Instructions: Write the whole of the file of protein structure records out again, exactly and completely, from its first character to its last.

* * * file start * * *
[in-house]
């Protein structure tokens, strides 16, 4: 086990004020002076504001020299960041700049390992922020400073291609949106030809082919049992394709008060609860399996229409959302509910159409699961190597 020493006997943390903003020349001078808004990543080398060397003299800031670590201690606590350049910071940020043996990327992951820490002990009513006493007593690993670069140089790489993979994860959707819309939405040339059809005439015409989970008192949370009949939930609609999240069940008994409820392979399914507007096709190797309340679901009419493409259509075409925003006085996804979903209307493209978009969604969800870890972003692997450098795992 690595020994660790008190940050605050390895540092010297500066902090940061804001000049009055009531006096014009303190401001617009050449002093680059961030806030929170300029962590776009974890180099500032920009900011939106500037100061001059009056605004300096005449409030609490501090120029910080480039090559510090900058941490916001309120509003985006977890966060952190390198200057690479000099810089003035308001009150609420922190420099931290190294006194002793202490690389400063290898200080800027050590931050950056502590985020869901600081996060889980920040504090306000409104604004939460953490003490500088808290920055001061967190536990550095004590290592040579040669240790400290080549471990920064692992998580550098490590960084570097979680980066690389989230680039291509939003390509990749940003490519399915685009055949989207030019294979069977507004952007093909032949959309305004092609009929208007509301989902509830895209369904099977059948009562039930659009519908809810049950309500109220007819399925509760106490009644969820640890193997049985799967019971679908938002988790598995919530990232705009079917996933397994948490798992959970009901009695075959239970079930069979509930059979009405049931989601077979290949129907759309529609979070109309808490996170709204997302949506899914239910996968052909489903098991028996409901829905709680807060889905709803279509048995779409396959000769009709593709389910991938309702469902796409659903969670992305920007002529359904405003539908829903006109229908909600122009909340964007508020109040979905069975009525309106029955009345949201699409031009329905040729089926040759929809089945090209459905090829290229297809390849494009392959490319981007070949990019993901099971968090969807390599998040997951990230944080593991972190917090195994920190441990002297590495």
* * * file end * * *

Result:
[in-house]
């Protein structure tokens, strides 16, 4: 086990004020002076504001020299960041700049390992922020400073291609949106030809082919049992394709008060609860399996229409959302509910159409699961190597 020493006997943390903003020349001078808004990543080398060397003299800031670590201690606590350049910071940020043996990327992951820490002990009513006493007593690993670069140089790489993979994860959707819309939405040339059809005439015409989970008192949370009949939930609609999240069940008994409820392979399914507007096709190797309340679901009419493409259509075409925003006085996804979903209307493209978009969604969800870890972003692997450098795992 690595020994660790008190940050605050390895540092010297500066902090940061804001000049009055009531006096014009303190401001617009050449002093680059961030806030929170300029962590776009974890180099500032920009900011939106500037100061001059009056605004300096005449409030609490501090120029910080480039090559510090900058941490916001309120509003985006977890966060952190390198200057690479000099810089003035308001009150609420922190420099931290190294006194002793202490690389400063290898200080800027050590931050950056502590985020869901600081996060889980920040504090306000409104604004939460953490003490500088808290920055001061967190536990550095004590290592040579040669240790400290080549471990920064692992998580550098490590960084570097979680980066690389989230680039291509939003390509990749940003490519399915685009055949989207030019294979069977507004952007093909032949959309305004092609009929208007509301989902509830895209369904099977059948009562039930659009519908809810049950309500109220007819399925509760106490009644969820640890193997049985799967019971679908938002988790598995919530990232705009079917996933397994948490798992959970009901009695075959239970079930069979509930059979009405049931989601077979290949129907759309529609979070109309808490996170709204997302949506899914239910996968052909489903098991028996409901829905709680807060889905709803279509048995779409396959000769009709593709389910991938309702469902796409659903969670992305920007002529359904405003539908829903006109229908909600122009909340964007508020109040979905069975009525309106029955009345949201699409031009329905040729089926040759929809089945090209459905090829290229297809390849494009392959490319981007070949990019993901099971968090969807390599998040997951990230944080593991972190917090195994920190441990002297590495």